Using Data in Diversity Recruiting

Image of city skyline with neon sign saying "Data has a better idea"

We’ve spoken before about the importance of data. Data-driven recruiting decisions should be the cornerstone of your work process. Data and talent intelligence is what makes a recruiter a talent advisor. Tracking metrics make it possible for teams to not only understand a benchmark of where they are but measure how their efforts to be better are working.

Learning Where You’re At

Whether you’re trying to build a diverse recruiting team or if your recruiting team is being asked to recruit to create a diverse workforce, you need to know what the starting point is. What sort of Diversity & Inclusion initiatives have already been implemented? What have been the results of those initiatives? Have diverse members of the team been surveyed on their feelings of the inclusiveness and safety they feel at work? Have there been complaints of discrimination or microaggressions?

These questions aren’t often easy to get answers to, but they’re imperative. If the workplace isn’t inclusive, diverse candidates will have no interest in working there. Building this benchmark and learning where you (or the team you’re recruiting for) is at is the start of the process.

Collecting Data

As recruiters, you’re aware of the legality of collecting data. EY put together an article that discusses collecting sensitive and personal data here. Always confirm the laws in your area before collecting personal data, but as the article states, generally if permission is given for the data to be collected, then you’re able to get the information you need. As EY mentions, “people tend only to be willing to share that data when they know what it is for. In light of this, it is critical to accompany your quest for D&I data with a communications campaign spelling out your ambition to have a more diverse and inclusive organisation.” (Source)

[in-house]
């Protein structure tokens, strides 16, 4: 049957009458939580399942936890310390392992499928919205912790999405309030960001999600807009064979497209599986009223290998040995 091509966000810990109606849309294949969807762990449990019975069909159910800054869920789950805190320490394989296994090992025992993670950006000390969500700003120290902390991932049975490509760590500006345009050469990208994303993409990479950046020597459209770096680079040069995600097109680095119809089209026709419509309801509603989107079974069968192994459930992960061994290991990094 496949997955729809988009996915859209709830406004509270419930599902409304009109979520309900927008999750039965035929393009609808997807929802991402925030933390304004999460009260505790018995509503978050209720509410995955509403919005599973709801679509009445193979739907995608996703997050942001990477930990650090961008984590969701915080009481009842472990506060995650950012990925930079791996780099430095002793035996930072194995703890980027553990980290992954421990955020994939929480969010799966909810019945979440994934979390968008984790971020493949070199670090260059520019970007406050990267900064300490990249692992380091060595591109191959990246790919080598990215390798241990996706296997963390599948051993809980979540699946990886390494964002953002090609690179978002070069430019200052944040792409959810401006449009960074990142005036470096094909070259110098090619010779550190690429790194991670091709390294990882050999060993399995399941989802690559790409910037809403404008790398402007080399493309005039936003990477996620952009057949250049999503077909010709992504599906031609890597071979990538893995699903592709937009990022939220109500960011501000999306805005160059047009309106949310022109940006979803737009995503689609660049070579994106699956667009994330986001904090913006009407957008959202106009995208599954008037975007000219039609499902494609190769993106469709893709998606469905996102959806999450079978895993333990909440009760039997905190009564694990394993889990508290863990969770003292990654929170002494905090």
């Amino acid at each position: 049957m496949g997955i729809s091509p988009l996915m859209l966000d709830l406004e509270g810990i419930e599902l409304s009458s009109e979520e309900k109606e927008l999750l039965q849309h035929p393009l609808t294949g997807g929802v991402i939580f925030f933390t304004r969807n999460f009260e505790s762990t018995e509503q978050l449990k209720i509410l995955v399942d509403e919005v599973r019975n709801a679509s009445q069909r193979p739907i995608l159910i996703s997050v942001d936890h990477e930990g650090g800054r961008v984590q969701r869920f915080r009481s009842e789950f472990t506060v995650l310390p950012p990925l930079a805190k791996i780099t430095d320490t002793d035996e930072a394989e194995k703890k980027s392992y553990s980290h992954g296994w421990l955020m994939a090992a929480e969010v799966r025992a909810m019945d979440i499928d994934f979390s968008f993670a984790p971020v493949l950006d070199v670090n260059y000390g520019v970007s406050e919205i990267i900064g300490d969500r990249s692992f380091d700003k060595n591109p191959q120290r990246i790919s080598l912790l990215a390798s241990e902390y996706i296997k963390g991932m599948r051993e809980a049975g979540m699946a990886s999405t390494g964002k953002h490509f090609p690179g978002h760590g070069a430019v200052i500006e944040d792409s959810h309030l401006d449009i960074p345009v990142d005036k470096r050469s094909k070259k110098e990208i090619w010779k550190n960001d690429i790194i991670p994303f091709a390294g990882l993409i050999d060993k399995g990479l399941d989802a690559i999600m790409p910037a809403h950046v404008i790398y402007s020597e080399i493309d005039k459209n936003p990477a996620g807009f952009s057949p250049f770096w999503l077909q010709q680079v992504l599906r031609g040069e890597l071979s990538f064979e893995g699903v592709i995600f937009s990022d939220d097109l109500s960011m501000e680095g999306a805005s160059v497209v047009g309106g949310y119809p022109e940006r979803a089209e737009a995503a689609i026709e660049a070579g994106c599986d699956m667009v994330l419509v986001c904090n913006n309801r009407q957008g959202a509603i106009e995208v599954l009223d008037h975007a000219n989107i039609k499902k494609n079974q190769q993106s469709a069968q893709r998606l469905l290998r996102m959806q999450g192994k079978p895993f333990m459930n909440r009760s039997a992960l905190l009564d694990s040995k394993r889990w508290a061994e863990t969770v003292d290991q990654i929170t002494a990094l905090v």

If you’re serious about your diversity and inclusion recruiting and hiring goals, collecting this data is crucial. It’s also crucial to remember that members of marginalized groups are often wary that personal information will be used for discriminatory purposes, so it’s on you as a data collector to make it clear that the information is being used to build a more inclusive workforce and hold leaders accountable to their promises.

Create Clear Goals That Can Be Tracked

If you’re looking to close the pay gap at your company, you need to know exactly what sort of gaps exist and you need to have multiple actionable steps that you will be taking to make the goals happen. Creating a goal of “Bringing more Black leaders onto the leadership team” is great, but what if you reframed it as “Hire at least one new Black leader or promote an existing Black employee every 6 months at least”?

By creating a clear goal, you are setting up the actionable steps to be taken and holding yourself accountable to specifics.

Having these clear goals also makes it easier to track the corresponding data and progress. Knowledge is power. If you know what your goals are, what steps need to be taken to reach those goals, and are able to track the progress of those steps…you could be unstoppable.

The Humans Behind the Numbers

Whenever working towards diversity and inclusion recruiting and hiring goals it’s important to remember that, even though having data is critical to success, people are not just numbers. They are not commodities to be counted so that your team page looks diverse. These goals should be about being supportive of people who have been oppressed and building a diverse team because you know that makes for a better team.

Is your team using data effectively when it comes to your diversity recruiting goals?

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